Skip to content

Soli Deo Gloria: For the Glory of God Alone

Soli Deo Gloria: For the Glory of God Alone

Posted: Thursday, October 13, 2011 6:03 pm

These Inward Trials
By RB Tolar
Special to The Messenger
We tend to think of the gospel as God’s good news to the lost. Jesus, beginning his ministry, announces, “The Spirit of the LORD is on me, because he has anointed me to preach good news to the poor. He has sent me to proclaim freedom for the prisoners and recovery of sight for the blind, to release the oppressed, to proclaim the year of the LORD’s favor.” (Luke 4:18-19)
Yet J. I. Packer, in Chapter 21 of Knowing God, states that “a certain type of the ministry of the gospel is cruel.”
One is prompted to ask, “How can this be?” Packer answers immediately that a misapplied teaching of the gospel has the twofold effect of “scaling down the problem of sin” and “losing touch with the purpose of God.” This he likens to drinking the iodine rather than applying it to the wound: disastrous results are sure to follow.
Dr. Packer begins by noting the emphasis, made by some ministries, upon the difference the new belief makes in the life of the believer:  forgiveness of sin, freedom from its eternal consequences, joyful fellowship with God. These are all part of the blessedness of our faith, yes, but the biblical principles addressing the need for testing and growing our faith are ignored.
Sooner or later, the more demanding aspects of the Christian walk are encountered:  continued struggle with the flesh, opposition from Satan’s kingdom, times of spiritual dryness and seeming apartness from God. The result for the new Christian who experienced a one-sided presentation of the gospel can be bitter disappointment and discouragement. Any counsel proffered by this misapplied gospel can only point out that the afflicted one is not trying hard enough or perhaps entertains some unrepented sin. With such erroneous notions did the friends of Job seek to counsel him.
In a ministry which misapplies the gospel, Packer goes on to observe, the psychology of Christian obedience is misconceived as Spirit-prompted passivity (“Let go and let God”), rather than Spirit-prompted activity. He sets forth as his basic criticism of this errant teaching that it “loses sight of the method and purpose of Grace.”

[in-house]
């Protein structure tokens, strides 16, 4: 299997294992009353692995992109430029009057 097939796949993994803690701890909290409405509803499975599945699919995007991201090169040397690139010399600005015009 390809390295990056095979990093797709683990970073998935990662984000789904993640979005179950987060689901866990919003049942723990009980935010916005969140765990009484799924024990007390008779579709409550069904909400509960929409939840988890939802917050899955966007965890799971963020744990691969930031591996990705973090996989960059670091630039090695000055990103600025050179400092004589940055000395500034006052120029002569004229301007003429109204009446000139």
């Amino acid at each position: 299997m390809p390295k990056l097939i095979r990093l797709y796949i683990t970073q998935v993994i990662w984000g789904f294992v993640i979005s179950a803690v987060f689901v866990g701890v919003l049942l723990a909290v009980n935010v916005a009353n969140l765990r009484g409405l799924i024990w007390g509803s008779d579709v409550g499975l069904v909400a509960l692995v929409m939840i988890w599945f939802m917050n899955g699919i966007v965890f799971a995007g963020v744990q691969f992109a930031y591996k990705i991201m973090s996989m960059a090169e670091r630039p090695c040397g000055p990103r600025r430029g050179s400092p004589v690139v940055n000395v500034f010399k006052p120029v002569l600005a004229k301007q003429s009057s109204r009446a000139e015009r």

The grace of God has in view not our salvation alone, but also our sanctification, the ongoing lifelong process of becoming more like Christ. The indwelling Holy Spirit takes the lead in this process, but our participation is required (1 Peter 1:14-16, Ephesians 5:1-2, Matthew 5:48).
God, through his grace, “draws us sinners closer and closer to Himself,” Packer reminds us in his conclusion to this chapter. We must learn to lean on Him to enable us to respond to His call to holiness.
Unreality in religion “is an accursed thing,” Dr. Packer concludes. “We need God to make us realists about ourselves and Him.” He closes with words from the John Newton hymn, These Inward Trials:  
“These inward trials I employ
From self and pride to set thee free;
And break thy schemes of earthly joy,
That thou may’st seek thy all in me.”
Consider also James’s instruction in James 1:2-4:  “Count it all joy, my brothers, when you meet trials of various kinds, for you know that the testing of your faith produces steadfastness. And let steadfastness have its full effect, that you may be perfect and complete, lacking in nothing.”
Editor’s note: RB Tolar, a member of Grace Community Church in Troy, is humbly grateful to be able to participate in this writing ministry.

Published in The Messenger 10.13.11

Leave a Comment